With trading volume reportedly far below management's expectations, Web-based reinsurance risk-trading hub inreon was terminated in early May, leaving two players to service the global online reinsurance risk-trading market.London-based inreon was launched in December 2000 as a partnership between global reinsurers Munich Re, its U.S. subsidiary American Re, and Swiss Re. But according to industry sources, the decision to close inreon down came when the reinsurance giants concluded that the service would have a difficult time turning a profit-both short- and long-term.
Executives from Munich Re and Swiss Re could not be reached to comment on the inreon closure.
Lack of uniformity
Inreon's operational difficulties might have been due to several factors. But industry experts say inreon's woes definitely stemmed from an apparent lack of data exchange uniformity between its 130 global trading partners-many of whom adhered to disparate data-exchange standards on a global scale.
"It looked as though inreon didn't have a uniform data exchange standard in place," says Craig Weber, a senior analyst for Celent Communications Inc., a research and advisory firm based in Boston.
"In the online reinsurance segment, you have a lot of complex transactions, so it's critical to have a single data standard in place. For online risk trading to be successful, it requires structured data. But some of the members didn't have that in place."
inreon's management team realized that to generate the commissions they had projected from the buying and selling of risk, inreon needed much higher trading volume than it has been generating, Weber says.
"inreon might have had 130 members in the network, but due to data-exchange barriers, volume submissions were below expectations. The management team didn't see any indications that the floodgates were about to open," he says.
The Internet-based reinsurance exchange was intended to offer insurers, brokers and professional reinsurers a reliable, transparent, fast and cost-effective way to transfer risk. Risk was traded within pre-defined processes and within pre-agreed timeframes. And inreon provided market participants with immediate access to current and new business partners.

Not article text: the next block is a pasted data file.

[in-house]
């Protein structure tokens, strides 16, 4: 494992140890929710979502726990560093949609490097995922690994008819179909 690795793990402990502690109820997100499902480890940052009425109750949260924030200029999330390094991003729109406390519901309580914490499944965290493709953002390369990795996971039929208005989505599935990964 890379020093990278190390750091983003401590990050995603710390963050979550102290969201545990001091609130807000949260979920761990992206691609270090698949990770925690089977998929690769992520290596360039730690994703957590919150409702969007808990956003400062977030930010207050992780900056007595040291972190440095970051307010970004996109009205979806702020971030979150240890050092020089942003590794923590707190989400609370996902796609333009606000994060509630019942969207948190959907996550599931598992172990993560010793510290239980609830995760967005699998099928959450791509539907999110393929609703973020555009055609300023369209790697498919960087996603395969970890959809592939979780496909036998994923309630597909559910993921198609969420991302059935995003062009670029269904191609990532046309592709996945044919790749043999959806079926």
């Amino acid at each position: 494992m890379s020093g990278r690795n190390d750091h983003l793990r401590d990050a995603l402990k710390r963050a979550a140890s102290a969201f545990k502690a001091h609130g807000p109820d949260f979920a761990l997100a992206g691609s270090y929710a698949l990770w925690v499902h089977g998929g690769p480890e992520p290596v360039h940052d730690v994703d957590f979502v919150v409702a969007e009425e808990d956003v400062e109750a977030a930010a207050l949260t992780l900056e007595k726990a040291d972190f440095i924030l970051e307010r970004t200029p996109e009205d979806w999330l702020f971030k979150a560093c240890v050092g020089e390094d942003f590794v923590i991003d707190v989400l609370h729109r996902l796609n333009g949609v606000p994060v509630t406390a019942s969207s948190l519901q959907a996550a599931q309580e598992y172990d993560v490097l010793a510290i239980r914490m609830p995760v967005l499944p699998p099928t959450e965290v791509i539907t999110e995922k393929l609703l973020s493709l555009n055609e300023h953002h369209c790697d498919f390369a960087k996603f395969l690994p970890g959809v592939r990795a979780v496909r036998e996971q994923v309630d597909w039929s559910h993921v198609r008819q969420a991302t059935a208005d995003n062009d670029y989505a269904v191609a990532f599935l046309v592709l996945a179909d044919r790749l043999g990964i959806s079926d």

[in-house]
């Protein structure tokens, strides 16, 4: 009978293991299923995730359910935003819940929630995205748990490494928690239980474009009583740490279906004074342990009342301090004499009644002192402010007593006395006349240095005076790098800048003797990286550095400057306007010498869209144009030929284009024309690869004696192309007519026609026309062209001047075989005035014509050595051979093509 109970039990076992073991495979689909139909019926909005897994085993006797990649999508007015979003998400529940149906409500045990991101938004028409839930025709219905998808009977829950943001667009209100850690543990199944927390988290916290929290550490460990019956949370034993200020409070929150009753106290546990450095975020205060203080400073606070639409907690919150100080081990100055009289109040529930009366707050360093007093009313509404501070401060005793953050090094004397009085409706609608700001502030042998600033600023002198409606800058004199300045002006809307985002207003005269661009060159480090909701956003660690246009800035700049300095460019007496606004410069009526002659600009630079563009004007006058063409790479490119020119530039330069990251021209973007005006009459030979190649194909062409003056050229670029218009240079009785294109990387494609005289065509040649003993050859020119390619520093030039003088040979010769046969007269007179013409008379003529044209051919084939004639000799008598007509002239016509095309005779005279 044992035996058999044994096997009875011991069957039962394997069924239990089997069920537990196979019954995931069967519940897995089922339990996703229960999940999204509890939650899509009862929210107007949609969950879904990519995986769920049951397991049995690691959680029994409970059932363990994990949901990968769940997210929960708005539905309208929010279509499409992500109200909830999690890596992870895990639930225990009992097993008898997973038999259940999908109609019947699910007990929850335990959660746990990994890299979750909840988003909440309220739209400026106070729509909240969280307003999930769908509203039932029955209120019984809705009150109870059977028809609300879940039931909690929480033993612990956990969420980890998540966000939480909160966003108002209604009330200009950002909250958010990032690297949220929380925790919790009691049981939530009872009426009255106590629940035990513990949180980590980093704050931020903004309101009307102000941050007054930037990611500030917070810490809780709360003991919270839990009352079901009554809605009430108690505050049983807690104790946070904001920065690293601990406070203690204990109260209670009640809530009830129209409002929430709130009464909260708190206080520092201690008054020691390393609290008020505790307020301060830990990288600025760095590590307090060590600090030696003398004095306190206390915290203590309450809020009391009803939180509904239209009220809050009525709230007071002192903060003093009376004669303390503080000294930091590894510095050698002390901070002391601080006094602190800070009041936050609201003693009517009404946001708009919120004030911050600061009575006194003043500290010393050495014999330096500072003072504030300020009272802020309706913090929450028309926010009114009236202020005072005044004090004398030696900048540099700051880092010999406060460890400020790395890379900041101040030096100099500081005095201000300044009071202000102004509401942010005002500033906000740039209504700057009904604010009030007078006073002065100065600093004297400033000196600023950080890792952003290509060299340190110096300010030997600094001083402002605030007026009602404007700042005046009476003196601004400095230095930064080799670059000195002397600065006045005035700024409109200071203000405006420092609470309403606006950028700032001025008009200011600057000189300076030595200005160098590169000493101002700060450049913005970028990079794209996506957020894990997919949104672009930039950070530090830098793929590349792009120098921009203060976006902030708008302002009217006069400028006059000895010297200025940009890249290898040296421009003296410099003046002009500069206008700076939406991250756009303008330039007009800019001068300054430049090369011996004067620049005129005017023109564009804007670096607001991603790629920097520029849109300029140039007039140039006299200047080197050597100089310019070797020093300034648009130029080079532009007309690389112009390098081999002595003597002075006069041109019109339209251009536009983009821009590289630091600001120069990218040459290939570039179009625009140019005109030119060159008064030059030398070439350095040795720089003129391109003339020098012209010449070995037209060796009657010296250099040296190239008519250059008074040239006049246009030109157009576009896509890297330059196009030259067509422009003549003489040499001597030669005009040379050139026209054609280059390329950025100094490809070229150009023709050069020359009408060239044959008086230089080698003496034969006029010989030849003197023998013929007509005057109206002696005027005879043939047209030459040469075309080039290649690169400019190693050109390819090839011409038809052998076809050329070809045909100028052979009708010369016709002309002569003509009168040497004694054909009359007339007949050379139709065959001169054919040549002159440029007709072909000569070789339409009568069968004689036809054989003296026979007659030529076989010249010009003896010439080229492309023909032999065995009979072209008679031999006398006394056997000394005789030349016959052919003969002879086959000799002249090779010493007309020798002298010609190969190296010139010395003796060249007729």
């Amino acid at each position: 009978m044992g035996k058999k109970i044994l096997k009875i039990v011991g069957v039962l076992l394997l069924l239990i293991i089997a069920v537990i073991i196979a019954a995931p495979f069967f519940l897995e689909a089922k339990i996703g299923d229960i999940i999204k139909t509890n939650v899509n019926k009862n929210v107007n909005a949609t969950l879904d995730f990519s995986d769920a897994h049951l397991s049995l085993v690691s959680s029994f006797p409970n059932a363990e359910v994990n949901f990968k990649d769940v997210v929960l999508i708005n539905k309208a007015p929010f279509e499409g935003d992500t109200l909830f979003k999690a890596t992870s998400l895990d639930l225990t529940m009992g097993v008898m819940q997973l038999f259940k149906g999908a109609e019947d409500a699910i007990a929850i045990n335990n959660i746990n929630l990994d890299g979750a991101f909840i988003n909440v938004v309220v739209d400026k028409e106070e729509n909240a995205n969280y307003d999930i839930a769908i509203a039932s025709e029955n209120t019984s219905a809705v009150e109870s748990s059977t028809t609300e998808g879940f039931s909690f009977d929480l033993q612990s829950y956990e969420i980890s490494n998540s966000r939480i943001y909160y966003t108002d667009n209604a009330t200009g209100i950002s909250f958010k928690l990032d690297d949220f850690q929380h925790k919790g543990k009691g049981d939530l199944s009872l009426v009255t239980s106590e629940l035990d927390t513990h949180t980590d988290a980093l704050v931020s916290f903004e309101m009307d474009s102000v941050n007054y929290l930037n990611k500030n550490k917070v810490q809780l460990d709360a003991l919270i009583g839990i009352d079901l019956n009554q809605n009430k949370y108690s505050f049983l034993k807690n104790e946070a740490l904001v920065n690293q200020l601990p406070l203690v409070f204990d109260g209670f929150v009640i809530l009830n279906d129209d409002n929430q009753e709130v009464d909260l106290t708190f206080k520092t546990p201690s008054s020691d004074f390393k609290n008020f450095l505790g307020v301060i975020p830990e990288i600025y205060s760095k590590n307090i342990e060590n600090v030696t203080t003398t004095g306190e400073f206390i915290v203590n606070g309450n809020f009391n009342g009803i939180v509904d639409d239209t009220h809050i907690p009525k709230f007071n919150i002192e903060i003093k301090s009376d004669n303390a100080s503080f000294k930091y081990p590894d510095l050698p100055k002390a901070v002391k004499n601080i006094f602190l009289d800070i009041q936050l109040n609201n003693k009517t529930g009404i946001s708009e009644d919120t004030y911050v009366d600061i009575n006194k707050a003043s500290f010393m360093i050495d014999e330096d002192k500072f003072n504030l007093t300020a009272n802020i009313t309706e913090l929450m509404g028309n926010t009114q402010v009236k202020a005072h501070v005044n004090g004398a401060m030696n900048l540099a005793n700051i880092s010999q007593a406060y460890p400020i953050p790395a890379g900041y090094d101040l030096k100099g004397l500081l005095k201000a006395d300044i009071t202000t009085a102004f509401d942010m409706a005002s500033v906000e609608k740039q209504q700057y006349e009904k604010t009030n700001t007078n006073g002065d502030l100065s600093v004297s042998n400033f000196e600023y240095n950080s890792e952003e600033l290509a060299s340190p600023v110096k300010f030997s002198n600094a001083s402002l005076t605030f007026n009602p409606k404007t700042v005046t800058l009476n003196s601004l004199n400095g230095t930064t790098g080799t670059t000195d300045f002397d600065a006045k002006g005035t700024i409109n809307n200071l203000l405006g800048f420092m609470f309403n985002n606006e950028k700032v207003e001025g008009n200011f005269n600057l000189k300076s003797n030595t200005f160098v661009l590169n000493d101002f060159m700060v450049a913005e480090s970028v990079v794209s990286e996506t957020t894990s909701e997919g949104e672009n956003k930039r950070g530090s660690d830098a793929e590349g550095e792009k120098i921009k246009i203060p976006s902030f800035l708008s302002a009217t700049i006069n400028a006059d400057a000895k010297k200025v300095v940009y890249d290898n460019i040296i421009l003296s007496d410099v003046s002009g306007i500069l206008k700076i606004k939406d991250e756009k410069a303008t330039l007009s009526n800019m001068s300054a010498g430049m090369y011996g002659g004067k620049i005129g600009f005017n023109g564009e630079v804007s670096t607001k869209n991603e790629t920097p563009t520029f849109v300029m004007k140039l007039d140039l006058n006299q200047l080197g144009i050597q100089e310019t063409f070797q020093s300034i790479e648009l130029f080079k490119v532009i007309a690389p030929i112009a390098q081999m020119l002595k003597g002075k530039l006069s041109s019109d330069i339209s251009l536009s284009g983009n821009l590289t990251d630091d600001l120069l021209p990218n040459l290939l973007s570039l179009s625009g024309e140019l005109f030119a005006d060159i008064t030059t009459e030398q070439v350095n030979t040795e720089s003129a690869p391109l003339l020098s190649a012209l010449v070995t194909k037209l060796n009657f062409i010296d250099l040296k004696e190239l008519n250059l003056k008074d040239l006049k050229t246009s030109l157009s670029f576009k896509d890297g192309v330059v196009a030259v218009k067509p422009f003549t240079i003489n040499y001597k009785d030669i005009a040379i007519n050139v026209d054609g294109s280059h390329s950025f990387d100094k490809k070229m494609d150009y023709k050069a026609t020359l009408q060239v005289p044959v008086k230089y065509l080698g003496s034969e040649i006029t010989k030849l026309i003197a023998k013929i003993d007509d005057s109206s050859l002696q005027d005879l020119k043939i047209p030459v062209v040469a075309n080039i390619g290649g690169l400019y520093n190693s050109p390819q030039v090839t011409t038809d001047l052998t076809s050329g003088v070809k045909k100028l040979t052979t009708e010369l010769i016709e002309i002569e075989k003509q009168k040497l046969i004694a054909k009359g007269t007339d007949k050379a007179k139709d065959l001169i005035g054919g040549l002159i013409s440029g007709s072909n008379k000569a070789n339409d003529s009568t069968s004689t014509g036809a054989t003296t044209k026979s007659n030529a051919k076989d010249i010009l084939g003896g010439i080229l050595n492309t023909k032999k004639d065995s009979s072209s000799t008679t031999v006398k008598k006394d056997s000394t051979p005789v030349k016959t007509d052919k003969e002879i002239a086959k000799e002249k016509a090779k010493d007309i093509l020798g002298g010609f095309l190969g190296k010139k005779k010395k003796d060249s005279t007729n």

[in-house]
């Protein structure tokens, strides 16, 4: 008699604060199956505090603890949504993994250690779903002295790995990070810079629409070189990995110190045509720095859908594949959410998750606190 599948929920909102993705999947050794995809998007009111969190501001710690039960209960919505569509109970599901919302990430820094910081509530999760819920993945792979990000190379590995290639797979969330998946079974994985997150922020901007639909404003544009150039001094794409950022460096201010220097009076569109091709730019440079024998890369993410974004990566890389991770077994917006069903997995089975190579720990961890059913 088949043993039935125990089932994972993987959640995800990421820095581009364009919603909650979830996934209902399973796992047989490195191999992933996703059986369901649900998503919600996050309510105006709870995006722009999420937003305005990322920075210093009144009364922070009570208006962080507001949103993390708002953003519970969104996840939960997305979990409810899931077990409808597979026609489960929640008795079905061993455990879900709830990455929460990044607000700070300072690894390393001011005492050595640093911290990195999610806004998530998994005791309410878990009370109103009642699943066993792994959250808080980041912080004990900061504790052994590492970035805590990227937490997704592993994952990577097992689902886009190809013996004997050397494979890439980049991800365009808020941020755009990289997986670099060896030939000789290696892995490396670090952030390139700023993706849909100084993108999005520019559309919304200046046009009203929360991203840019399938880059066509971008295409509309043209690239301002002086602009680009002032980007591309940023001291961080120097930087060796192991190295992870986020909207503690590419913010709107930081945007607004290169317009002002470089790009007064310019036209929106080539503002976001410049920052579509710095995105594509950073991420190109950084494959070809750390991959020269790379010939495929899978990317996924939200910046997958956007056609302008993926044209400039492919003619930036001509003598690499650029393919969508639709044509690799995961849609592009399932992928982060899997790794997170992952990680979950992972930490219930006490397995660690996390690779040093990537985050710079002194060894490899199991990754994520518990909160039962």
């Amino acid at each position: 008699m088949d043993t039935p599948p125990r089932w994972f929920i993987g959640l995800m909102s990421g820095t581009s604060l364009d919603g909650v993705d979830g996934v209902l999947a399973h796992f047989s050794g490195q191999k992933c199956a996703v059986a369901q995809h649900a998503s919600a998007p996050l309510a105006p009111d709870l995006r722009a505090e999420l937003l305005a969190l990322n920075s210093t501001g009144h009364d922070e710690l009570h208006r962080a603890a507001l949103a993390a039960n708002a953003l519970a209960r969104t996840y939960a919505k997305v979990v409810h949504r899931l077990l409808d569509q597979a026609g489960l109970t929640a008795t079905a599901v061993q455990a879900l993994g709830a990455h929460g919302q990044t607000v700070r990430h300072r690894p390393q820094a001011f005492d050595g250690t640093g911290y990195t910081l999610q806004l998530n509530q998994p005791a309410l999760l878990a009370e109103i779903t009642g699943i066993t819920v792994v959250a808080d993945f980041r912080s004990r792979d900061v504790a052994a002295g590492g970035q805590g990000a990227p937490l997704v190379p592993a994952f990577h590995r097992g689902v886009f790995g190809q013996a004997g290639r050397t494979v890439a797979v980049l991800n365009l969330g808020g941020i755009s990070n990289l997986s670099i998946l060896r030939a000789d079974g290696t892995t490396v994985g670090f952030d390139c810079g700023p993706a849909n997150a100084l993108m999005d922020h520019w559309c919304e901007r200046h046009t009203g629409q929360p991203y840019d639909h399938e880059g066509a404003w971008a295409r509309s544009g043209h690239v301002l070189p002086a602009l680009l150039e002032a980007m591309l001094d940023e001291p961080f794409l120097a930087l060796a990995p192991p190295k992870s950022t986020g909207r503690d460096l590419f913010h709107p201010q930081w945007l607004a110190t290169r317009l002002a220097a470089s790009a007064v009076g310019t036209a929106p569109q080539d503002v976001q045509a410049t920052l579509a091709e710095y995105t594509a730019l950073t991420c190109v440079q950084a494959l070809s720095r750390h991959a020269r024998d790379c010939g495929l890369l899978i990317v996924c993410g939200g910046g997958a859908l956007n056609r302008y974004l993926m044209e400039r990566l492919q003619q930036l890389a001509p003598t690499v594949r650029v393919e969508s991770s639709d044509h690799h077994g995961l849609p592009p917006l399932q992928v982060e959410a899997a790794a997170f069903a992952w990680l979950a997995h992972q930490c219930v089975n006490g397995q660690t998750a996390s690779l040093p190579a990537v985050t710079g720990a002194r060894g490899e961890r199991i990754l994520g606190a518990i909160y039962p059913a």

With inreon closed down, the online risk-trading landscape is now left to two reinsurance hubs-London-based ri3k Inc. and New York-based eReinsure.
The termination of inreon occurred after the provider had made some impressive strides in attracting new trading partners.
inreon had expanded its international operations to encompass Japan, Korea and Hong Kong. In March, the hub had wooed two major insurers from Japan-Sompo Japan and Fuji Fire & Marine, which signed membership agreements.
Three Japanese companies and a total of 19 companies across Asia had joined the platform. And, in May 2002, the European Commission opened the door to Europe for inreon to conduct trading.
But in the end, the addition of these new partners failed to salvage the service. Reinsurance trading platforms, in general, have faced challenges.
Speaking at the ACORD Conference in May, Robin Merttens, COO for ri3k, said that ri3k had encountered difficulty implementing one global data-exchange standard in which to conduct business.
ri3k, which has 30 active P&C reinsurers, has been working diligently with ACORD in deploying XML. Merttens referred to ACORD standards as the "common tread" to its platform.
Ri3k, which offers an electronic infrastructure for parties to manage their reinsurance contracts and technical accounts, also "squandered" $3 million in engaging outside technology vendors and consultants that didn't provide the level of service ri3k executives expected, according to Merttens.
With inreon out of the picture, industry observers will be watching to see if inreon's partners defect to the other hubs, or if they opt out of Internet-based risk trading. One analyst believes inreon might have paved the way for the survivors to move forward.
"Although the project failed to meet shareholders' profit objectives, inreon raised the bar and opened the possibilities of electronic trading in reinsurance," says Don Himes, a research analyst with Cambridge, Mass.-based META Group. "inreon is a prototype of what a viable B2B marketplace should be."
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